Whilst having previously discussed the Byzantine workings of Russia’s energy players in previous articles & also the direction that China has taken recently in securing strategic reserves, it was only a matter of time befiore the Dragon & the Bear came to an accord together. During a visit to China this week, Russian Deputy Prime Minister Igor Sechin has succeeded in bringing together a massive deal for Russian oil producers in Siberia.
On Tuesday (17/02/09), Russia and China signed an intergovernmental agreement on the construction of a branch of the East Siberia-Pacific Ocean (ESPO) oil pipeline toward China. Under this agreement, Russia will supply 15 million metric tons (300,000 barrels per day) of crude oil annually for 20 years to China, in return China via state owned China National Petroleum Company (CNPC) will extend a total of $25 billion in loans to Russian state-controlled crude producer Rosneft and pipeline operator Transneft at 6% per annum in exchange for the long-term oil supply. Transneft plans to start building a Chinese leg of the East Siberia-Pacific Ocean later this year and to commission it in 2010, Russia’s monopoly pipeline operator said in a statement on Tuesday.
“The construction of the leg should be synchronized with the construction of the first line of the ESPO pipeline,” the statement quoted the company’s vice president, Mikhail Barkov, as saying. Barkov also said that China’s $10 billion loan to Transeft would primarily be invested in the construction of the Chinese leg. “In addition, there are projects that will contribute to the functioning of the entire eastern pipeline and this leg in particular,” the Transneft official said.
The pipeline’s first leg was launched in October 2008 in the reverse direction, running westwards. The construction of the pipeline, designed to bring Russian oil to the lucrative Asia-Pacific market, is due to be completed later this year, which will enable ESPO to pump its first oil eastwards. The terms of the agreement stipulate that China will extend a $15 billion loan to Russian state-run oil giant Rosneft against the guarantee of oil supplies, while Transneft’s $10 billion would be granted with the infrastructure as collateral. Currently Rosneft, which is expected to be the main oil exporter via the pipeline, supplys around 10 million tonnes of oil a year to China by railway under the terms of a deal signed in 2004.
The ESPO was originally conceived in the mid-90’s by now disgraced Yukos Chairman, Mikhail Khodorkovsky, as a private pipeline. Following the “collapse” of Yukos, state owned Transneft picked up the baton & began construction of the first leg in 2006, which completed last year. The pipeline is supplied via spurs from the Tomsk Oblast & Khanty-Mansi Autonomous Okrug oil fields in Western Siberia, Transneft’s existing Omsk-Irkutsk pipeline has also been connected, allowing Rosneft to pump up to 22 million tons of oil annually into the pipeline, whilst smaller competitor Surgutneftegas will contribute around 8 million tons.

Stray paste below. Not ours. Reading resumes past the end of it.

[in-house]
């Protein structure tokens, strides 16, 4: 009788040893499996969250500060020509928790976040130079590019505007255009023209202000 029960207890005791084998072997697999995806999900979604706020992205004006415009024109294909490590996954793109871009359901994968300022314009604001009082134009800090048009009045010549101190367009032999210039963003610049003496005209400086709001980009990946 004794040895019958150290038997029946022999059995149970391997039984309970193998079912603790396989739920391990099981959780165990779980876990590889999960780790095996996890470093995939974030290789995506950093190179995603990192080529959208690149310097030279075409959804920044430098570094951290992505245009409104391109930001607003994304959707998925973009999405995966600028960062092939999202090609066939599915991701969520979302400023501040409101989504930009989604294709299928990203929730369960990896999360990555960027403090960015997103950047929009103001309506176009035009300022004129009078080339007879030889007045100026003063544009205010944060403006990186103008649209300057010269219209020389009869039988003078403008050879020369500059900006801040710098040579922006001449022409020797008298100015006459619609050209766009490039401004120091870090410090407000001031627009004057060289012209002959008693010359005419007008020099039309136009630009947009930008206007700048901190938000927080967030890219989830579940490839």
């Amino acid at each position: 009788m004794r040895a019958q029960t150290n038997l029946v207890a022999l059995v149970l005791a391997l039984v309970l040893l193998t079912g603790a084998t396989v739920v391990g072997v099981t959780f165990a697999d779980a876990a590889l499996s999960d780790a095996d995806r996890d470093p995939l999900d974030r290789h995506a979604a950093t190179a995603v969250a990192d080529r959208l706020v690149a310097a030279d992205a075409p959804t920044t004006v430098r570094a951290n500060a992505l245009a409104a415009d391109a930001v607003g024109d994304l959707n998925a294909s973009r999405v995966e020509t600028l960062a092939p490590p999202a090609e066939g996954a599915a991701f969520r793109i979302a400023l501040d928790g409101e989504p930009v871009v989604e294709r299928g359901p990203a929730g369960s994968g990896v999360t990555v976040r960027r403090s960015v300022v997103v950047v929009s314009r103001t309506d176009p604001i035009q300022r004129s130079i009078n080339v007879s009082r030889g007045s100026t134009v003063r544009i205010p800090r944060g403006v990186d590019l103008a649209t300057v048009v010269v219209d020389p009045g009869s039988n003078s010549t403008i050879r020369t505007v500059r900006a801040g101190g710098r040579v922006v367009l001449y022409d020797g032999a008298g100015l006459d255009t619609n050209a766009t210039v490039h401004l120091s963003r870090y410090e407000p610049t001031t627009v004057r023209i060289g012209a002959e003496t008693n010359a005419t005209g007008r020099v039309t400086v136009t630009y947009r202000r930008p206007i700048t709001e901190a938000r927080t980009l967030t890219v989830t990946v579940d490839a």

Anglo-Russian or Russo-Anglo (depending on which side of the political fence you sit on) TNK-BP is also involved in this project, having began supplying oil to the pipeline in October 2008. TNK-BP in a joint venture with Rosneft has extensive operations in the Verkhnechonskoye field, which has proven reserves of 409 million barrels of oil equivalent.
“The first shipment of VC crude into the ESPO marks an important event for TNK-BP and for the industry.” commented Chief Operating Officer Tim Summers at the launch. ” We are establishing a major new production center in East Siberia. Application of world—class technology and the timely launch of the ESPO pipeline allowed us to begin commercial development of this project, which has been deemed uneconomic for the past 30 years. The beginning of regular commercial shipments from VC to the ESPO marks the emergence of East Siberia as a new and important oil and gas province in Russia”.
So win-win all round? Certainly for the Chinese in the long term, as we have argued in previous articles, China is on a spending spree on commodities, particularly in the energy sector where it seems almost desperate to secure strategic reserves. Russia also gains, in that with the recent devaluation of the rouble, access to funding in capital markets has been harder to come by, especially for Russia’s energy firms. Do we in the West gain from this ? That remains to be seen, from a persoanl viewpoint, this may well help to stabilise geo-political issues in the region whilst also contributing to oil price stability in the long run.